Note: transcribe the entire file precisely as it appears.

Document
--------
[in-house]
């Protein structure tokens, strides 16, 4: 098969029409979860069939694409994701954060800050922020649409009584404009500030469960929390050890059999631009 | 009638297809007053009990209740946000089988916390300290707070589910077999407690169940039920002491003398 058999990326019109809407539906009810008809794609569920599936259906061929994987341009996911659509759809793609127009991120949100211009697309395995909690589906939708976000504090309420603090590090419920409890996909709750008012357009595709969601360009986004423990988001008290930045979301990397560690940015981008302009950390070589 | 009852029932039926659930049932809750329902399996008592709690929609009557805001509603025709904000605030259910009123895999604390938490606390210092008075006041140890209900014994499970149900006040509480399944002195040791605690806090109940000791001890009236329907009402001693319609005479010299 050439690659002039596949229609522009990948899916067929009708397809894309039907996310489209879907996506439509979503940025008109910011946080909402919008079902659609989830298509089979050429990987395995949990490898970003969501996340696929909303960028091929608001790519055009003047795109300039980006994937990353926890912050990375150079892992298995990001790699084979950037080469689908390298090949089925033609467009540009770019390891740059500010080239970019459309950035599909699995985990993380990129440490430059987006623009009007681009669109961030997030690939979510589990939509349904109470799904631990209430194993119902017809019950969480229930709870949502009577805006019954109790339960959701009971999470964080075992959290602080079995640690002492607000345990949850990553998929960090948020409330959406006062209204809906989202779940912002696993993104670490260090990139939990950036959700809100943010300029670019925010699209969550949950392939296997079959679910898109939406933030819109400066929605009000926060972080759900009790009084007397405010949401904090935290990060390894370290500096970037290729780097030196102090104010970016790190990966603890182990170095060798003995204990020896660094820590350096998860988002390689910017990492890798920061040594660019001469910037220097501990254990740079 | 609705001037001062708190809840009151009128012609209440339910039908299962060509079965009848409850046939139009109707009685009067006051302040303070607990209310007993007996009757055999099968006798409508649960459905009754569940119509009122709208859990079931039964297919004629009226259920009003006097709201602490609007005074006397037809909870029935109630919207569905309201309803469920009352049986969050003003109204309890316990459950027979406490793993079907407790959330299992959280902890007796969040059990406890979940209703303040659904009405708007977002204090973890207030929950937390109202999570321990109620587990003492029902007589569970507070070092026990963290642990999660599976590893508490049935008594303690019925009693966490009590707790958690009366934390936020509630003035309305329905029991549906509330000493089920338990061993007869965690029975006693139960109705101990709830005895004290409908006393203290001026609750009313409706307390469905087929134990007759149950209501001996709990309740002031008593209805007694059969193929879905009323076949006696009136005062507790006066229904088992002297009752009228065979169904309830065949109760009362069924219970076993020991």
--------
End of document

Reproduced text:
[in-house]
């Protein structure tokens, strides 16, 4: 098969029409979860069939694409994701954060800050922020649409009584404009500030469960929390050890059999631009 | 009638297809007053009990209740946000089988916390300290707070589910077999407690169940039920002491003398 058999990326019109809407539906009810008809794609569920599936259906061929994987341009996911659509759809793609127009991120949100211009697309395995909690589906939708976000504090309420603090590090419920409890996909709750008012357009595709969601360009986004423990988001008290930045979301990397560690940015981008302009950390070589 | 009852029932039926659930049932809750329902399996008592709690929609009557805001509603025709904000605030259910009123895999604390938490606390210092008075006041140890209900014994499970149900006040509480399944002195040791605690806090109940000791001890009236329907009402001693319609005479010299 050439690659002039596949229609522009990948899916067929009708397809894309039907996310489209879907996506439509979503940025008109910011946080909402919008079902659609989830298509089979050429990987395995949990490898970003969501996340696929909303960028091929608001790519055009003047795109300039980006994937990353926890912050990375150079892992298995990001790699084979950037080469689908390298090949089925033609467009540009770019390891740059500010080239970019459309950035599909699995985990993380990129440490430059987006623009009007681009669109961030997030690939979510589990939509349904109470799904631990209430194993119902017809019950969480229930709870949502009577805006019954109790339960959701009971999470964080075992959290602080079995640690002492607000345990949850990553998929960090948020409330959406006062209204809906989202779940912002696993993104670490260090990139939990950036959700809100943010300029670019925010699209969550949950392939296997079959679910898109939406933030819109400066929605009000926060972080759900009790009084007397405010949401904090935290990060390894370290500096970037290729780097030196102090104010970016790190990966603890182990170095060798003995204990020896660094820590350096998860988002390689910017990492890798920061040594660019001469910037220097501990254990740079 | 609705001037001062708190809840009151009128012609209440339910039908299962060509079965009848409850046939139009109707009685009067006051302040303070607990209310007993007996009757055999099968006798409508649960459905009754569940119509009122709208859990079931039964297919004629009226259920009003006097709201602490609007005074006397037809909870029935109630919207569905309201309803469920009352049986969050003003109204309890316990459950027979406490793993079907407790959330299992959280902890007796969040059990406890979940209703303040659904009405708007977002204090973890207030929950937390109202999570321990109620587990003492029902007589569970507070070092026990963290642990999660599976590893508490049935008594303690019925009693966490009590707790958690009366934390936020509630003035309305329905029991549906509330000493089920338990061993007869965690029975006693139960109705101990709830005895004290409908006393203290001026609750009313409706307390469905087929134990007759149950209501001996709990309740002031008593209805007694059969193929879905009323076949006696009136005062507790006066229904088992002297009752009228065979169904309830065949109760009362069924219970076993020991």